Ezra Pound sought proof in Villon’s poetry of the structural properties of relative duration—rhyming properties that could be culled from duration or time. He wanted to bring that proof forward as a listening exercise. Pound also heard in Villon a rhythmic sensibility across a lifetime, something that would suggest sophisticated tools for adapting the palette of The Cantos to discontinuous perceptions and diverse sources. Pound's decision to compose an opera based on Villon's Testament was propelled by the need to move from a fine instinct for musical rhythms to the creation of new voices, each with distinctive tonal leadings and rhythms, and the sustain of the voices across a poem to be written over the course of a lifetime. Throughout his lifetime work The Cantos Pound signals his voice with an iconic durational construct—the Poundian 3/16 “moment”—Schafer’s “breath-pattern of the master artificer.” Pound's poems of the 1920s attempt to simulate the poet’s breath: Villon’s at 7/16; Catullus’s at 9/16; Homer’s at 5/16. His recordings allow us to trace "duration rhymes" in his poems, lines that echo the length of other lines, giving a sense of structure, while following very different inner rhythmic properties based on quantity and on the sequence of the vowels and consonants. "Duration rhymes" are also proportional constructs, as in Canto 36, based on Cavalcanti's "Donna mi prega."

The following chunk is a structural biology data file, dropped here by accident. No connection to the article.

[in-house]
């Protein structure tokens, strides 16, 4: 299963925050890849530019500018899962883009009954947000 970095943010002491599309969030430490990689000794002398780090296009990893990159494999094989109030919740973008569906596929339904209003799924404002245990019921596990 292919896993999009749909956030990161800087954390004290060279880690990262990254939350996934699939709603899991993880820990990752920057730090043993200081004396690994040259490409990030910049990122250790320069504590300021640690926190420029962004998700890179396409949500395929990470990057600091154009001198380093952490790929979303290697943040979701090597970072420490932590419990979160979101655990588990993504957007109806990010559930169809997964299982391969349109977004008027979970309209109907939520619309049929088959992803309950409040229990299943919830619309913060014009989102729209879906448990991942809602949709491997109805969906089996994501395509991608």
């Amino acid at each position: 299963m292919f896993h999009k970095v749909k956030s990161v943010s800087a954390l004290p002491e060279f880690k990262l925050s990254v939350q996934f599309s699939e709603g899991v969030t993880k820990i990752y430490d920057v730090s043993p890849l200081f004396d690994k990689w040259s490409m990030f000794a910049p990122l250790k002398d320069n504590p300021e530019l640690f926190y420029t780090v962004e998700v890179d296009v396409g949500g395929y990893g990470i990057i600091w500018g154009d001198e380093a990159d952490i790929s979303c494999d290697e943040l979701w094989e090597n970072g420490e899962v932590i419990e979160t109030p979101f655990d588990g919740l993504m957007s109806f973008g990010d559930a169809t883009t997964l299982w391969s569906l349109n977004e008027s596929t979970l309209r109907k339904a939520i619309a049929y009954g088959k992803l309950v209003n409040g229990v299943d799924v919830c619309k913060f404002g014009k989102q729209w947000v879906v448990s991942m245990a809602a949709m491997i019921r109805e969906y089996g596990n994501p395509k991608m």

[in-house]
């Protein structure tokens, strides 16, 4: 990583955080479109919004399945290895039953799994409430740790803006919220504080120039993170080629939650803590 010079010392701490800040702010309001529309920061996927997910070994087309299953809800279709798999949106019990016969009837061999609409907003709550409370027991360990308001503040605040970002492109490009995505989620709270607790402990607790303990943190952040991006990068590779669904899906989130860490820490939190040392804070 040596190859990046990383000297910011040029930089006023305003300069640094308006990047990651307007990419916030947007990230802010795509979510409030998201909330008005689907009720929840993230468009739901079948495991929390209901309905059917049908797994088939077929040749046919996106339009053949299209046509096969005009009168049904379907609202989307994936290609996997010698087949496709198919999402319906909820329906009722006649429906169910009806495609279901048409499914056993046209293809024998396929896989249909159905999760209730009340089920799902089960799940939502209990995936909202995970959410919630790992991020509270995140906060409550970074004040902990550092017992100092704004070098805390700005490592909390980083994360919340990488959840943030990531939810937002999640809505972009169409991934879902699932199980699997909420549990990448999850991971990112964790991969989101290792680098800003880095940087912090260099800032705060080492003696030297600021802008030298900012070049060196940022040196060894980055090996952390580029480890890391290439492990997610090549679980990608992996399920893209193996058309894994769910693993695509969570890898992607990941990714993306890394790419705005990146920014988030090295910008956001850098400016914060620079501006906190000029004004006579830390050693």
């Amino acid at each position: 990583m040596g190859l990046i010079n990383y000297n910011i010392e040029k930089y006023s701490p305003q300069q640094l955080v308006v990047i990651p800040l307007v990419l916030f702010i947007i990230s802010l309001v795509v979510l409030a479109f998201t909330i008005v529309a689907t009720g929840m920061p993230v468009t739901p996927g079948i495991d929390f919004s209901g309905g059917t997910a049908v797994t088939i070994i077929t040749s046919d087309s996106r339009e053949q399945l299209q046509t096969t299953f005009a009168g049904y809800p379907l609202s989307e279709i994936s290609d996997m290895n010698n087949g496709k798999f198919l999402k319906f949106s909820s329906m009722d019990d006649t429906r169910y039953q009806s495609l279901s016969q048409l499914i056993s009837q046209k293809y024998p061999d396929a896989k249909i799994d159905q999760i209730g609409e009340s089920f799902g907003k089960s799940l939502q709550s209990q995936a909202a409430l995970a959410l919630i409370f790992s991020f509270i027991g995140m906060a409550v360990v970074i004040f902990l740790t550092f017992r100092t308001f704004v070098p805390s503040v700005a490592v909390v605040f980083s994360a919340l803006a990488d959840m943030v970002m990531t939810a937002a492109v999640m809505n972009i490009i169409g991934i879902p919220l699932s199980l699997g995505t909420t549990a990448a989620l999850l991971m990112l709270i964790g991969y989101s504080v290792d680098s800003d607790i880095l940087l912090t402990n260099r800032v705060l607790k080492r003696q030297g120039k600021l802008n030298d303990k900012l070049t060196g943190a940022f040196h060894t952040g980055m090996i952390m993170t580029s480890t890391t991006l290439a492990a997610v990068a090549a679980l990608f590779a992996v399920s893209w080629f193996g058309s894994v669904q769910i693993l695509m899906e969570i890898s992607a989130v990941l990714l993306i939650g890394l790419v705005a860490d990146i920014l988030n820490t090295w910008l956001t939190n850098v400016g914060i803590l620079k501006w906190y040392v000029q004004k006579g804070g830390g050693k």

Artwork for this notebook is by Arial, for the 1921 world premiere of Pound's 1923 opera at Zellerbach Auditorium in Berkeley, California, conducted by Robert Hughes. The audio CD of the complete opera is available at